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Plummer v. United States

United States District Court, E.D. North Carolina, Western Division

March 5, 2014



LOUISE W. FLANAGAN, District Judge.

This matter comes before the court on petitioner's motion to vacate under 28 U.S.C. § 2255 (DE 68), following the court's order regarding recharacterization of petitioner's motion reduce sentence (DE 49), pursuant to United States v. Simmons , 649 F.3d 237 (4th Cir. 2011). In this posture, the matter is ripe for ruling. For the reasons stated below, petitioner's motion to reduce sentence (DE 49), recharacterized as a motion to vacate under 28 U.S.C. § 2255 (DE 68), will be dismissed as untimely.


Petitioner pleaded guilty to possession with intent to distribute more than five (5) grams of cocaine base (crack), in violation of 21 U.S.C. § 841(a)(1) (count one), and possession of a firearm and ammunition in furtherance of a drug trafficking crime (count two). On June 21, 2007, petitioner was sentenced to a term of 168 months imprisonment, comprising 108 months on count one and 60 months on count two, running consecutively. Petitioner appealed and the appellate court affirmed the judgment in part and dismissed the appeal in part, on the basis of a waiver in petitioner's plea agreement. Petitioner's sentence on count one subsequently was reduced to 60 months imprisonment. Meanwhile, on August 15, 2012, petitioner filed the instant motion seeking to reduce his sentence based upon Simmons and additional errors in calculation of his guidelines range. The government contended in response that petitioner's motion should be construed as arising under 28 U.S.C. § 2255, and that it should be dismissed as untimely, among other grounds. By order entered February 6, 2007, the court notified petitioner that his motion to reduce sentence was subject to recharacterization as a motion to vacate under 28 U.S.C. § 2255, and the court allowed petitioner to file such motion on correct form. The court also notified petitioner that any recharacterized § 2255 motion would be dismissed as untimely for the reasons set forth in the court's order.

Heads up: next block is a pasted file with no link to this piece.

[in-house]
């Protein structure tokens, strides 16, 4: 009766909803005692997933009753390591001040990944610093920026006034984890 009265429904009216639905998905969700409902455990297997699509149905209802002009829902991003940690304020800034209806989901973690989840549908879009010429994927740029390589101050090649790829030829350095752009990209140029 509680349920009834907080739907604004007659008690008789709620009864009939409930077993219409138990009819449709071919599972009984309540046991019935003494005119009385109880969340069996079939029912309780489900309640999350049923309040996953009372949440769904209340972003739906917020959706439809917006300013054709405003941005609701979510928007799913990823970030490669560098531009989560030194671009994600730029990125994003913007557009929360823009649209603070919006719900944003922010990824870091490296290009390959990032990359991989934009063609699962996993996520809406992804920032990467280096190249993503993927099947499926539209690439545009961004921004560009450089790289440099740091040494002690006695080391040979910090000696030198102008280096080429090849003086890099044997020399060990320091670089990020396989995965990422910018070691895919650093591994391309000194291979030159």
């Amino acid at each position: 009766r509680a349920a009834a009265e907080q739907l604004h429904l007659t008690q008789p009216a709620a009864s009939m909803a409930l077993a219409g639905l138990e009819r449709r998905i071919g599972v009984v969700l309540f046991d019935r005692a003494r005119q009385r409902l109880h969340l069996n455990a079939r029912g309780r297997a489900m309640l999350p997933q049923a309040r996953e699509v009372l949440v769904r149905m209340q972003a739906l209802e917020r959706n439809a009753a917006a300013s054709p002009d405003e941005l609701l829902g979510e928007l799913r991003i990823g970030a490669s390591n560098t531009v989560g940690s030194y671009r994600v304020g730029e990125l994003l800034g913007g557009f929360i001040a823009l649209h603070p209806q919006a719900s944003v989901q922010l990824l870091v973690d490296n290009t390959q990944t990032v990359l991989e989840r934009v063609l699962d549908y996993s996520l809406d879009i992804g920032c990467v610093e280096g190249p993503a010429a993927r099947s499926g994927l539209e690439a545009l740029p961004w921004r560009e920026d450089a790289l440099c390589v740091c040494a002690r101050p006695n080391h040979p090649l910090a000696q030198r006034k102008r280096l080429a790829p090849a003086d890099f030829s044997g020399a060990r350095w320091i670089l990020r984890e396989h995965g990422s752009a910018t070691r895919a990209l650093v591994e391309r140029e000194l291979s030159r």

Petitioner filed the instant motion to vacate on March 3, 2014, now asserting claims based upon ineffective assistance of counsel on the basis of errors in his sentencing calculation.


Under the Antiterrorism and Effective Death Penalty Act of 1996, § 2255 claims are subject to a one-year statute of limitations, which runs from the latest of -

(1) the date on which the judgment of conviction becomes final;
(2) the date on which the impediment to making a motion created by governmental action in violation of the Constitution or laws of the United States is removed, if the movant was prevented from making a motion by such governmental action;
(3) the date on which the right asserted was initially recognized by the Supreme Court, if that right has been newly recognized by the Supreme Court and made retroactively applicable to cases on collateral review; or
(4) the date on which the facts supporting the claim or claims presented could have been discovered through the exercise of due diligence.

28 U.S.C. § 2255(f)(1-4).

Petitioner's motion is untimely under each prong of § 2255(f). As to the first prong, petitioner's original motion was filed August 15, 2012, well over one year after the original judgment became final. Petitioner now suggests that he has timely raised his ineffective assistance of counsel claims because his conviction did not become final until July 22, 2013, upon the court's order granting reduction in sentence due to retroactive amendments to the sentencing guidelines. But, an order granting such motion does not alter the finality of the original judgment following affirmance of petitioner's conviction on appeal in 2008. See 18 U.S.C. § 3582(b) (modification under § 3582(c) does not alter finality of original judgment); United States v. Sanders , 247 F.3d 139, 143 (4th Cir. 2001).